Nov 082014

Dr. Earl R. Smith II

As a well established coach with a reputation for getting results, I get approached by all sorts of potential clients. Most of the challenges that the engagements focus on deal with the personal limitations of my client. It’s rare that we focus on the technology underlying an entrepreneurs core idea. That may sound a bit strange to some of you but an example might help you understand what I am getting at.

A ‘serial entrepreneur’ approached me several months back. I use the description guardedly. He was indeed a serial entrepreneur but none of his business ventures had gone anywhere. In two cases he had received angel funding. In both of those cases the money was spent without generating significant revenues. Both companies were eventually closed. He came to me to try to figure out what he was doing wrong.

Nothing is New

When I asked him to describe his past attempts at building a business, several descriptive terms kept showing up. ‘New idea’, ‘never been done before’, ‘game changing’, ‘disruptive’ and ‘the next Google’ are some examples. But the ideas behind his companies were not remotely in those categories. In fact, when I drilled down into his knowledge of the competitive landscape or the evolution of the business space, I found next to no knowledge of either. His justification for the use of those dog eared terms was that he had never thought of it before.

The result was that, when he launched a company, the team found themselves pushing an outdated or poorly focused value proposition. The lack of sufficient vetting, testing and refinement limited the potential from the very beginning. One of his tendencies was to have conversations with himself about an idea for a new business. The lack of critical review allowed him to proceed with untested ideas. A mild paranoia drove the process. He was afraid that, should he discuss his ideas with someone else, they would steal them. But the fact was that his ideas were not unique nor did they truly merit the adjectives that he routinely attached to them.

After several difficult conversations, he finally came to realize that his tendency to accept his own initial judgments uncritically was one of the major mistakes he was making.

Its the Execution Stupid

As second problem that we surfaced was his tendency to see himself as an ‘idea man’. In a recent article, a very successful venture capitalist put it this way. “As a venture capitalist, I’m constantly looking for great entrepreneurs who have amazing ideas. But I don’t value the ideas. I value the entrepreneurs’ execution of the ideas.” That distinction is, in my experience, the most effective way to separate the real entrepreneurs from the entrepreneurial wannabees. Most investors that I deal with use the term ‘idea man’ derisively. successful entrepreneurs execute successfully and with a vengeance.

My client’s tendency was to ‘develop his idea’ and then find a team to execute it. The result was that he hired a bunch of mercenaries each time who were more interested in the salaries and equity received than in building the business. When we took apart each of his failures, the pattern was common and clear. An initial flush of enthusiasm was followed by an attenuating engagement in the business. The teams went through the motions. Bankruptcy quickly followed.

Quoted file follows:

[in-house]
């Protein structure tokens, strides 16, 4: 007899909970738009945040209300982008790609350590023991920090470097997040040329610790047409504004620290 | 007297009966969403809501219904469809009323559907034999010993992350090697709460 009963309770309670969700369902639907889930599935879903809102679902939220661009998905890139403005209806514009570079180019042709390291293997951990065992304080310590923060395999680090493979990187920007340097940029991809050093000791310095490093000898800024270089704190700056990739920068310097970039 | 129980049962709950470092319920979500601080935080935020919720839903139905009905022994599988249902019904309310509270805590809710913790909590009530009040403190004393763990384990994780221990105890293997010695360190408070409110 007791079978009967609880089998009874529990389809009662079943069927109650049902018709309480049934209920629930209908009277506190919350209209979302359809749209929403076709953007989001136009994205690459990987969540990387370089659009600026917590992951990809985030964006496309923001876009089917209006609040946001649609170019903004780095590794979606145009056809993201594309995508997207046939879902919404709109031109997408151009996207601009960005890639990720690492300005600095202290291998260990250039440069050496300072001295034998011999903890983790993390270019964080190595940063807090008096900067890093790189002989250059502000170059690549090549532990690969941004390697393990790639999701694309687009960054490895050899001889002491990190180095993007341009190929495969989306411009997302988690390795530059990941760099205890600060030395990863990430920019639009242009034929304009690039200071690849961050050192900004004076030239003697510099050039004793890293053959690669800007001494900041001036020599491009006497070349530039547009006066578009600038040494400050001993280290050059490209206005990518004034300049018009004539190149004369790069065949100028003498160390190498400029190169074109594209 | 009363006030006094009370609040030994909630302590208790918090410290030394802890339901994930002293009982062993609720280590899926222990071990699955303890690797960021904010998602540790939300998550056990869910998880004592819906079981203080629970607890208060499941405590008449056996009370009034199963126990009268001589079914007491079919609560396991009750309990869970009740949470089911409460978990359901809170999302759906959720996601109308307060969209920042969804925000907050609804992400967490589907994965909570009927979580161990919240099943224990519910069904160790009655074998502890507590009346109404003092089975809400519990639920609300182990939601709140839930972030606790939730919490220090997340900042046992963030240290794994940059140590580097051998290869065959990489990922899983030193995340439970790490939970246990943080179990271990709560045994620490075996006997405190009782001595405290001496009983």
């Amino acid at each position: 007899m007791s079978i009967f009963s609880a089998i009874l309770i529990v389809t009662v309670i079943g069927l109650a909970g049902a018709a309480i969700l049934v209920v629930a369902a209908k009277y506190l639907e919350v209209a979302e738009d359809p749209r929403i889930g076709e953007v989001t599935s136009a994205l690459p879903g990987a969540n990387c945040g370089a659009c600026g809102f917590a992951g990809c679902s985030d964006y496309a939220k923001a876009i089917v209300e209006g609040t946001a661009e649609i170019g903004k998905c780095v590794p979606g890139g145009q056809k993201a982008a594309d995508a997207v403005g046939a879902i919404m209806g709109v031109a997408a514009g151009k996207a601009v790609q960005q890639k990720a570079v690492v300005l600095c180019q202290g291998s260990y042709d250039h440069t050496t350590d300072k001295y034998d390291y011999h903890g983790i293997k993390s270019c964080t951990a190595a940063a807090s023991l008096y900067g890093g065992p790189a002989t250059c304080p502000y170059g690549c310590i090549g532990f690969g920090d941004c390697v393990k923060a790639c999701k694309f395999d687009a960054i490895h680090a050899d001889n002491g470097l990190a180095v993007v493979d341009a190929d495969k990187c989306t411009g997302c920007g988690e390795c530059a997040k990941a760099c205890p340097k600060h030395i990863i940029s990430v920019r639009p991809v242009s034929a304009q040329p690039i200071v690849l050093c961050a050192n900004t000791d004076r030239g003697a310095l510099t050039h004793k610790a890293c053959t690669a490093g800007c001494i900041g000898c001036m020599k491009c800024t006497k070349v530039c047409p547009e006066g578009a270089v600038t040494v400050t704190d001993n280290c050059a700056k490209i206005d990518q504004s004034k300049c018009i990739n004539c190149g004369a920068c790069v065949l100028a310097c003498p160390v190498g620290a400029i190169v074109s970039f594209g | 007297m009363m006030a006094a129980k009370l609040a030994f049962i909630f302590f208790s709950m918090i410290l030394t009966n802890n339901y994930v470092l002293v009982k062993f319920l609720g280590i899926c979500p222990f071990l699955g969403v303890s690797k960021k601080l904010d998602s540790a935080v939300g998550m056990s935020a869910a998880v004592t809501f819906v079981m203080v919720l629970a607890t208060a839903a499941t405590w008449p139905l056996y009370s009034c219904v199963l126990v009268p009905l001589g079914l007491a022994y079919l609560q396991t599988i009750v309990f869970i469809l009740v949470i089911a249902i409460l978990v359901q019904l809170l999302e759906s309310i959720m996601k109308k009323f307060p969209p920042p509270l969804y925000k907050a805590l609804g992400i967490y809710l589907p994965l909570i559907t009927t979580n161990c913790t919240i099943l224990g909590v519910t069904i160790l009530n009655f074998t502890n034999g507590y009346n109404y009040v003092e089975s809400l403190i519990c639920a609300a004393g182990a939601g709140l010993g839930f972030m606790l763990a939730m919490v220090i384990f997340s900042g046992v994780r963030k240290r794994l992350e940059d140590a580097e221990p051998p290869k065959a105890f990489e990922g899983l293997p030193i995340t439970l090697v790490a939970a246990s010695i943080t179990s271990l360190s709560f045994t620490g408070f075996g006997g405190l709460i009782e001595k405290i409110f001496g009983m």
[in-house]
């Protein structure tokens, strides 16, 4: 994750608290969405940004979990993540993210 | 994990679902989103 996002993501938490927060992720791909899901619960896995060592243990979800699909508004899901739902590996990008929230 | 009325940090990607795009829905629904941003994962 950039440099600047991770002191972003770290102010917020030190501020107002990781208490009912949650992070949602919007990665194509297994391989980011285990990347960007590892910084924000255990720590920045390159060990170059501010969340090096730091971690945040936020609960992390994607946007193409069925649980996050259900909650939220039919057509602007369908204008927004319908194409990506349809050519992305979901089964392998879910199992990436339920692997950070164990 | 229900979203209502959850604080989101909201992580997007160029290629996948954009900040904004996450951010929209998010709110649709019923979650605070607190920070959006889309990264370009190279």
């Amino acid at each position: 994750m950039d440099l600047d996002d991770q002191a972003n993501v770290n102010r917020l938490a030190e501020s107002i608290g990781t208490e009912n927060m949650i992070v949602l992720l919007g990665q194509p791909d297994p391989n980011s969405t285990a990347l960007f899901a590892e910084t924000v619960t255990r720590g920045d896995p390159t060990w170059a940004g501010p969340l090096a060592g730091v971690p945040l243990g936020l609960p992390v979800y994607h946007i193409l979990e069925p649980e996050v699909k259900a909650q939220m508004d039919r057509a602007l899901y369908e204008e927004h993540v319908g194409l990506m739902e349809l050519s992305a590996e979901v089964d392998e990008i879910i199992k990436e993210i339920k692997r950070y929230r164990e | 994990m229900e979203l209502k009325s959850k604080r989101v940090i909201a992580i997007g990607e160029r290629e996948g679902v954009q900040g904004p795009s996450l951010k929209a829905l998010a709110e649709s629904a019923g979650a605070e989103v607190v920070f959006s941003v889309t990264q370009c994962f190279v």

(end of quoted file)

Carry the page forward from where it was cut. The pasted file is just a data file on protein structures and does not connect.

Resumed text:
Over the years he had developed a reputation for not executing. His brand was established with the local investment community.


Another mantra that my client followed was that of the early adopter. He wanted his company to be on the cutting edge. Often this was a delusion founded on an inadequate understanding of the actual state of the market and competition. But in two cases, he had moved so close to the bleeding edge of technology that the company’s value proposition was far ahead of the market’s acceptance. Both companies died before the market caught up. I introduced him to the accounting term FIFO – first in, first out. Few successful companies are actually first – or even early – adopters. Its the effective imperilmenters who generate the successes.

A collateral negative from this tendency was a pretentiousness that did not pass even the most cursory review. What he failed to take into consideration was both the investment community and the market had a much deeper understanding of the value of his value proposition than he did. The reason why most investors will not sign non-disclosure agreements has nothing to do with tendencies towards larceny. If they have been in the business for any length of time, they have seen almost every variation multiple times. The markets are the same. Every potential customer gets a steady rain of propositions from companies looking to sell to them. They have a very sophisticated knowledge of what is available. Ignorance or naivete stand out like a bagel in a bucket of grits.


My principal contribution in this particular coaching engagement was to help my client decide whether he had what it takes and could make the commitment necessary to be a successful entrepreneur. To his credit, he came to realize that, given his current level of experience and discipline, he did not have what it takes for build a company. But he still wanted to be involved in early-stage companies. We ended up getting him onto an experienced team that is building a very interesting business. He is not sitting in the front chair but he is learning what it takes to do so successfully.

© Dr Earl R Smith II

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